The study, led by Dr. Ruchi Gupta, professor of pediatrics at Northwestern University Feinberg School of Medicine and attending physician at Ann & Robert H. Lurie Children’s Hospital of Chicago, focused on children that suffered anaphylaxis, a potentially fatal allergic reaction.

Previously, white children and those from higher-income families were affected most by food allergies, but the study shows that the rates of Hispanic, African American and lower-income children are skyrocketing as well.

“This study shows that severe food allergies are beginning to impact children of all races and income. This is no longer primarily a disease of children who are white and/or from middle-to-high income families. Nobody is immune to it,” said Dr Gupta.

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American-Thoracic-SocietyIn a study to be presented at the ongoing American Thoracic Conference (ATS) 2015, it was determined that many children suffering from asthma have a sensitivity to peanuts but their families are unaware.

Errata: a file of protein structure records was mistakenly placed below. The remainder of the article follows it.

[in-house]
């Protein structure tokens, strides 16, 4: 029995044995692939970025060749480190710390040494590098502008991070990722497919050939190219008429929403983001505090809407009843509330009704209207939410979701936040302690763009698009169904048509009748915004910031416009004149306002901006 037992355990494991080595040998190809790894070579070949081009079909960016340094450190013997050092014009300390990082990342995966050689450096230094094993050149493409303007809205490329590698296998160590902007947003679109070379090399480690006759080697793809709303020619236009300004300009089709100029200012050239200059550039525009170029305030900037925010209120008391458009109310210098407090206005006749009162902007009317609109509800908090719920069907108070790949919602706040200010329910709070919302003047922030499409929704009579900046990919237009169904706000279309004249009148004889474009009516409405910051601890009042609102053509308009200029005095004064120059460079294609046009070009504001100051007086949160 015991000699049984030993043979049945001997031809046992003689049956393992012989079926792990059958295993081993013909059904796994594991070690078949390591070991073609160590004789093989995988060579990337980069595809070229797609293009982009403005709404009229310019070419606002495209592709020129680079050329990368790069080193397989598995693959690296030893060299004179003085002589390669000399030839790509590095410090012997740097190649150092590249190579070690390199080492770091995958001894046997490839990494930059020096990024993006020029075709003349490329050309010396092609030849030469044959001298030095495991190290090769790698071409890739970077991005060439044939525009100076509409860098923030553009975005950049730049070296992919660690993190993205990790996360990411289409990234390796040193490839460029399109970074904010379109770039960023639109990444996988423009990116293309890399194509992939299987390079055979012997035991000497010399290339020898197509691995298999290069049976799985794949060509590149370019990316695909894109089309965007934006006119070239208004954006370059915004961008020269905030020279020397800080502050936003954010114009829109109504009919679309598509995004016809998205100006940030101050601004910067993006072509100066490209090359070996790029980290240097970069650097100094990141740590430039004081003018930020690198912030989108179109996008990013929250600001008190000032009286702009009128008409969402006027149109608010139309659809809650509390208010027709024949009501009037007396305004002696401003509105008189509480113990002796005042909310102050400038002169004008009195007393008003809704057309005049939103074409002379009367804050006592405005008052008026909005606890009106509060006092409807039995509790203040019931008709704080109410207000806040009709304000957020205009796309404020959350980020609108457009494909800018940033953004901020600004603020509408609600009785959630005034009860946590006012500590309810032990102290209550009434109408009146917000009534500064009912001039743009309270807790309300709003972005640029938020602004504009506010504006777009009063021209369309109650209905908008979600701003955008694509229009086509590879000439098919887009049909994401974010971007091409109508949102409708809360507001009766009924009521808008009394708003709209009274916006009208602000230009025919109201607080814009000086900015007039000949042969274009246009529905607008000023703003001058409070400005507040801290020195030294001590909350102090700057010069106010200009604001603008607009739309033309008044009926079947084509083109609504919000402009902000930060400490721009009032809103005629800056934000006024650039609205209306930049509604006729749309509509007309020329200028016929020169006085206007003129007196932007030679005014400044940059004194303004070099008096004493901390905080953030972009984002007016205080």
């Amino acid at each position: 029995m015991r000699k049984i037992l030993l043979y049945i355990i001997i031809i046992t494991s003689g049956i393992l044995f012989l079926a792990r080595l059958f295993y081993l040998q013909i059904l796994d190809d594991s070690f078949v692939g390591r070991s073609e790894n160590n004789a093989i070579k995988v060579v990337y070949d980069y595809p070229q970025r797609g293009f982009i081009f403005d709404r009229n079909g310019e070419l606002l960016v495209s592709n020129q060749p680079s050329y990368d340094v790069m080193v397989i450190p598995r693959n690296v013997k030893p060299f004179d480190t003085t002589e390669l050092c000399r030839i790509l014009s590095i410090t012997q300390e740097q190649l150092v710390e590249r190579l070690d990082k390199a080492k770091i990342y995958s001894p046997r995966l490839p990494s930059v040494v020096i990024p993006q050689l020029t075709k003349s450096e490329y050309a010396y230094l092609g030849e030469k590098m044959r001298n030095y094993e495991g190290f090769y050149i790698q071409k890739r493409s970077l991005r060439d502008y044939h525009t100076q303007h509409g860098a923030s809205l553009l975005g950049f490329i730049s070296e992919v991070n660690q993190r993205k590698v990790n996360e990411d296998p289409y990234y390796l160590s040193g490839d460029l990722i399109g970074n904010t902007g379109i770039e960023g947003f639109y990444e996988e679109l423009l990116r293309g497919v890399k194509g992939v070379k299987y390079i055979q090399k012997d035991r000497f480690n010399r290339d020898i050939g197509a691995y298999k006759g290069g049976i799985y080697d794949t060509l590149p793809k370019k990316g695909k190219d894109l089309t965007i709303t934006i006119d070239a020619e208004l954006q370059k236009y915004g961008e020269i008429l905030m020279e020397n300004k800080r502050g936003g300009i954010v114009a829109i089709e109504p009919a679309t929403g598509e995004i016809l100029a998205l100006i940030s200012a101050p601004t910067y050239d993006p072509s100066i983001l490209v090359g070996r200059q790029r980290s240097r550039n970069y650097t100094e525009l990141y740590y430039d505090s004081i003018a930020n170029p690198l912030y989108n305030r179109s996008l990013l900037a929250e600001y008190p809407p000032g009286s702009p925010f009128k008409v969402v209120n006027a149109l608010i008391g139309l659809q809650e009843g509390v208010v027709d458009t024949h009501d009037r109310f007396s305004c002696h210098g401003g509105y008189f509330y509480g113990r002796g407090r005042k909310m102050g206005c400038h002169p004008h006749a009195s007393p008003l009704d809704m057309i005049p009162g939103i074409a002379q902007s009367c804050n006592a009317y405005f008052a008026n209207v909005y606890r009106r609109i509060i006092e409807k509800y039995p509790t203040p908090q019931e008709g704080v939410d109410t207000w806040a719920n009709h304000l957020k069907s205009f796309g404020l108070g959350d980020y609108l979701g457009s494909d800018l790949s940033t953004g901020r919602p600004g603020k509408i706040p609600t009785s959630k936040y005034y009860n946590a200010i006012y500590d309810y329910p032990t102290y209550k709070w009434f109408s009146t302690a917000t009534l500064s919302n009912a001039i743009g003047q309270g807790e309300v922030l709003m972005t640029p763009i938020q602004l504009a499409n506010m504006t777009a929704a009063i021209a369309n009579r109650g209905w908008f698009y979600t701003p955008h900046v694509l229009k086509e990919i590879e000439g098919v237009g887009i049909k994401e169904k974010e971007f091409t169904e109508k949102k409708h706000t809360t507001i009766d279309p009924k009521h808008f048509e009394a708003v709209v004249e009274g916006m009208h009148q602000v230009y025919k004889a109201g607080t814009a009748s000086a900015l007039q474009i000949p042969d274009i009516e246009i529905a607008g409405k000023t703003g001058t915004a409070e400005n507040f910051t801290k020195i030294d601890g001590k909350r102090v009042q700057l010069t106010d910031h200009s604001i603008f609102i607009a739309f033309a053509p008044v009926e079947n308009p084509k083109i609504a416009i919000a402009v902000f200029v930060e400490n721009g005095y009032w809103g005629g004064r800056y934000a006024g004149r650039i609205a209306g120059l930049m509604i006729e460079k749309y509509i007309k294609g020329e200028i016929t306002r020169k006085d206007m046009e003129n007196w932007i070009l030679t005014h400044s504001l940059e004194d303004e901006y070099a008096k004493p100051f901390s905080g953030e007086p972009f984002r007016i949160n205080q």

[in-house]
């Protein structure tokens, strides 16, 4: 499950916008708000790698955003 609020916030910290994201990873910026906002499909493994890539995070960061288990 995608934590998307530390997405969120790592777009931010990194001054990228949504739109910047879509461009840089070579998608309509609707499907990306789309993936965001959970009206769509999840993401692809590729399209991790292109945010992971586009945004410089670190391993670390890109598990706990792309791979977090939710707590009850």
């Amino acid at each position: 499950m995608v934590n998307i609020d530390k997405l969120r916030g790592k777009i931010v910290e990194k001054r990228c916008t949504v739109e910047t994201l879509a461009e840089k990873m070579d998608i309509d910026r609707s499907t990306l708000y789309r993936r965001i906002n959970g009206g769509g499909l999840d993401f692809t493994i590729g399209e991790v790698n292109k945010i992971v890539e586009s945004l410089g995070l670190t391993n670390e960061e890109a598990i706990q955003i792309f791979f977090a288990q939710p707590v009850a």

“Many of the respiratory symptoms of peanut allergy can mirror those of an asthma attack, and vice versa. Examples of those symptoms include shortness of breath, wheezing and coughing,” said study lead author Robert Cohn, MD, MBA. “This study aimed to evaluate the proportion of asthmatic children who also demonstrated a sensitivity to peanuts.”

The study researched the charts of 1517 children diagnosed with asthma at Mercy Children’s Hospital in Toledo, Ohio. Of the charts reviewed, 665 (43.8%) had IgE testing for peanuts, and of this group 148 (22.3%) had positive results.

Of the children with positive IgE tests, more than half (53%) of the children and their families did not suspect there was any sensitivity to peanut.

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02-peanutsA study of the accidental exposure of children with physician-confirmed peanut allergy was published in the Journal of Clinical and Translational Allergy earlier this month.

The parents of 1941 children were recruited from Canadian allergy clinics and allergy advocacy organizations over a ten year period beginning in 2004, who completed questionnaires regarding the accidental exposure to peanuts of their children over the preceding year and the results were correlated.